Some people say that life is too short for QRP, but I love it!



    Schönen Sonntagabend und vy 73!


    Holger 'Geri', DK8KW

    DL6KBG


    Hello Oliver,


    Thanks for confirmation on the possibility to run very very low power on the satellite and sorry to hear that you sccidently destroyed your PA. Happened to me a lot when I was active on 136 kHz some 20 years ago!


    The next test is that I want to use a small antenna with no gain, such as a kind of "groundplane" and confirm if I can detect my signal with this antenna and about 300mW PA output. In theory it should work.



    Vy 73 and see you in CW-QRP!


    Holger 'Geri'. DK8KW

    Hello folks,


    I was curious what the estimated EIRP would be to be able to still receive a data signal through the satellite and I experimented a bit with the WSJT-X and JTDX-software.


    My setup: KX3 on 50 MHz (100mW) ==> 0 to 100 dB step attenuator ==> BU500 up-converter ==> filter ==> SG-Labs PA ==> 14m H-100 cable (approx. -7dB) ==> 5 turns helix ==> 1.8m offset dish (CAS 180).


    According to my measurements the entire setup is pretty linear, so that I can adjust the power accurately by using the 0 to 100 dB step attenuator between the KX3 and the BU500.


    I adjusted the power in a way that my reference power gives a signal that is at the same level as the lower CW beacon. According to some information that was distributed earlier, this corresponds to an EIRP of about 950 Watt (= 300mW into 3m dish in Bochum).


    I used a couple of modes but finally settled on JT65 to do my tests.


    Result: I can safely decode signals that are 35 dB below the maximum EIRP of the beacon signal, meaning, that an EIRP of only 300mW is sufficient to decode data signals. The table below shows some of the results. The fourth line was received with only 30 dB attenuation, equivalent to 950mW, the others with 35 dB attenuation = 300mW EIRP.



    Best 73


    Holger 'Geri', DK8KW




    1101 -20 1.0 888 # TEST DE DK8KW

    1103 -21 1.0 888 # TEST DE DK8KW

    1119 -22 1.1 890 # TEST DE DK8KW

    1123 -15 1.1 877 # TEST DE DK8KW

    1125 -21 1.1 878 # TEST DE DK8KW

    1127 -21 1.0 884 # TEST DE DK8KW

    PY4ZBZ: Hello Roland,


    According to an information that was distributed a while ago (and when I remember that right) the E.I.R.P. of the CW beacon is 950 Watt. Plausible, because the dish in Bochum is a 3m parabolic prime focus antenna and the power is around 300mW.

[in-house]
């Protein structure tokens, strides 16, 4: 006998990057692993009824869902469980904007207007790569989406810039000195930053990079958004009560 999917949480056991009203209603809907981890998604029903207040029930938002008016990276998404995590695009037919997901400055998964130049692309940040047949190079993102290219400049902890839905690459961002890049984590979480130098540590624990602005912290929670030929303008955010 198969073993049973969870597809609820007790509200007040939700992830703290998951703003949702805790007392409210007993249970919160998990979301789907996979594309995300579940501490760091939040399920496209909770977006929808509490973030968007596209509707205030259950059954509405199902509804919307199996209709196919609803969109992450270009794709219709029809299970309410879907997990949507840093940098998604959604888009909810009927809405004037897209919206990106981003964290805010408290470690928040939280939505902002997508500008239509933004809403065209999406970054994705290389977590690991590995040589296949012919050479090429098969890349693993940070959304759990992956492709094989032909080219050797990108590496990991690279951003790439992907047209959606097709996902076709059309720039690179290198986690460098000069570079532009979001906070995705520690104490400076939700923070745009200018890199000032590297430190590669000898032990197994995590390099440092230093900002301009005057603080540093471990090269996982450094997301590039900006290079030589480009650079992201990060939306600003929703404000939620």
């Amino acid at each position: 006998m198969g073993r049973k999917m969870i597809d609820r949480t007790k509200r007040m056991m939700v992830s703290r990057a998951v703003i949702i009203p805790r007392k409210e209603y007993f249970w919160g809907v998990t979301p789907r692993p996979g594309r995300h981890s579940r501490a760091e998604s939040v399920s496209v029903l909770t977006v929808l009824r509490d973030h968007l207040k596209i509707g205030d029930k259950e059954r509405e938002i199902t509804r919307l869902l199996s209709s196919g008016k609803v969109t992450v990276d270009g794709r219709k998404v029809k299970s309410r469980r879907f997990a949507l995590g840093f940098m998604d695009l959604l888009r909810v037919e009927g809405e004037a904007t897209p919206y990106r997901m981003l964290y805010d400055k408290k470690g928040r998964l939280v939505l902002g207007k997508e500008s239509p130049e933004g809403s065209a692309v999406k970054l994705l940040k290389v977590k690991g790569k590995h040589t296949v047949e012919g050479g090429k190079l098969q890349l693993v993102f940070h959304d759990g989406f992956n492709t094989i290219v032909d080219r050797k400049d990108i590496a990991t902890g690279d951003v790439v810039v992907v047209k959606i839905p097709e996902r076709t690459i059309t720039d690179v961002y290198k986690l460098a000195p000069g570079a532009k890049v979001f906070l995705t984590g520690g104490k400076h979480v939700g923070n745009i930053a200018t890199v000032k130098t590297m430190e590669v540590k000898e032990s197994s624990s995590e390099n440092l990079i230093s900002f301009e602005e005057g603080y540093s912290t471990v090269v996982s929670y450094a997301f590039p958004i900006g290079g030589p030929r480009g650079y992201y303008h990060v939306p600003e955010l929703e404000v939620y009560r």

Best 73


    Holger 'Geri', DK8KW

    Hi again,


    I just confirmed it with the Cornwall websdr. The lower beacon has about -77dB peak (measuring the "Mark" frequency @ 300 Hz filter width), the upper beacon -80dB.


    Not that it really matters, we still can use either beacon as a reference of course ... ;)



    Vy 73 and have a nice evening


    Holger 'Geri', DK8KW

    Hello Matthias,


    >So presently both (CW) beacons can be used as level reference.


    That is interesting what you say. I use the RSP1A at an intermediate frequency of around 1100 MHz and, independent of the selected bandwidth, the upper CW beacon is definetely 3 dB weaker here than the lower beacon. This also applies to my own signal, transmitting near the lower and near the upper edge of the transponder.


    I will check with a different set up and try to find out the reason for this.



    Best 73


    Holger 'Geri', DK8KW

    pe1hzg


    Hi,


    For me the lower beacon was always the reference. The difference between the "Mark" frequency of the lower and the upper CW beacon is about 3 dB, which probably is due to the reduced sensitivity of the band at 10.490,000 MHz.


    So, until we get any other instructions, I try to keep my signal below the level of the lower CW beacon.


    But, as DB2OS mentioned in one of his posts, calibration of LEILA is not yet completed and I guess there also might still be some adjustments going on, which means we just have to wait and see how things work out.



    Best 73


    Holger 'Geri', DK8KW